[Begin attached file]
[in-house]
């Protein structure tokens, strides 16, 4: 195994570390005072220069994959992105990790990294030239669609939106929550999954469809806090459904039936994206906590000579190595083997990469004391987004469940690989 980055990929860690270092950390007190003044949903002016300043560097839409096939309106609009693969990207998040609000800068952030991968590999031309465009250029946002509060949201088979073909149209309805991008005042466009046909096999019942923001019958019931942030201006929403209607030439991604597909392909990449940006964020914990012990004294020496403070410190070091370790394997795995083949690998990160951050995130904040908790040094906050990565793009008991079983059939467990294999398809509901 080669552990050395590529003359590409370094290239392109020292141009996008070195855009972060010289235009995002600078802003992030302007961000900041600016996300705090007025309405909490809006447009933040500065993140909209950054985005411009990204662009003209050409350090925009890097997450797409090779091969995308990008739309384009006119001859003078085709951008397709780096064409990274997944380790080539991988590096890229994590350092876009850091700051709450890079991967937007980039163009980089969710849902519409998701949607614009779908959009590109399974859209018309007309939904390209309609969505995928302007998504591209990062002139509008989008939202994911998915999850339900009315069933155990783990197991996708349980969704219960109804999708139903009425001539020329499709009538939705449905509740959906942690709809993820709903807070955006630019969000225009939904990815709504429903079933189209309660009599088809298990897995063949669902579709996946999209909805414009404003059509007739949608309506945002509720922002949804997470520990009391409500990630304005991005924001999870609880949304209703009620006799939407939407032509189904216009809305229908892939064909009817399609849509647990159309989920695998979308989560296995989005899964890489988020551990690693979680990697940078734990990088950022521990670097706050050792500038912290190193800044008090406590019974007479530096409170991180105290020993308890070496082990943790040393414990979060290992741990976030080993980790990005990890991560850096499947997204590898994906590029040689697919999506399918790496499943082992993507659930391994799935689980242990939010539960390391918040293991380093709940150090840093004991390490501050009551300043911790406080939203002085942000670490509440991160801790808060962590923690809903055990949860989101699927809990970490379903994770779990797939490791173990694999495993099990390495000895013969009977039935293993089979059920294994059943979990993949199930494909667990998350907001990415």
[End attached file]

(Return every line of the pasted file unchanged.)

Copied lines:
[in-house]
């Protein structure tokens, strides 16, 4: 195994570390005072220069994959992105990790990294030239669609939106929550999954469809806090459904039936994206906590000579190595083997990469004391987004469940690989 980055990929860690270092950390007190003044949903002016300043560097839409096939309106609009693969990207998040609000800068952030991968590999031309465009250029946002509060949201088979073909149209309805991008005042466009046909096999019942923001019958019931942030201006929403209607030439991604597909392909990449940006964020914990012990004294020496403070410190070091370790394997795995083949690998990160951050995130904040908790040094906050990565793009008991079983059939467990294999398809509901 080669552990050395590529003359590409370094290239392109020292141009996008070195855009972060010289235009995002600078802003992030302007961000900041600016996300705090007025309405909490809006447009933040500065993140909209950054985005411009990204662009003209050409350090925009890097997450797409090779091969995308990008739309384009006119001859003078085709951008397709780096064409990274997944380790080539991988590096890229994590350092876009850091700051709450890079991967937007980039163009980089969710849902519409998701949607614009779908959009590109399974859209018309007309939904390209309609969505995928302007998504591209990062002139509008989008939202994911998915999850339900009315069933155990783990197991996708349980969704219960109804999708139903009425001539020329499709009538939705449905509740959906942690709809993820709903807070955006630019969000225009939904990815709504429903079933189209309660009599088809298990897995063949669902579709996946999209909805414009404003059509007739949608309506945002509720922002949804997470520990009391409500990630304005991005924001999870609880949304209703009620006799939407939407032509189904216009809305229908892939064909009817399609849509647990159309989920695998979308989560296995989005899964890489988020551990690693979680990697940078734990990088950022521990670097706050050792500038912290190193800044008090406590019974007479530096409170991180105290020993308890070496082990943790040393414990979060290992741990976030080993980790990005990890991560850096499947997204590898994906590029040689697919999506399918790496499943082992993507659930391994799935689980242990939010539960390391918040293991380093709940150090840093004991390490501050009551300043911790406080939203002085942000670490509440991160801790808060962590923690809903055990949860989101699927809990970490379903994770779990797939490791173990694999495993099990390495000895013969009977039935293993089979059920294994059943979990993949199930494909667990998350907001990415």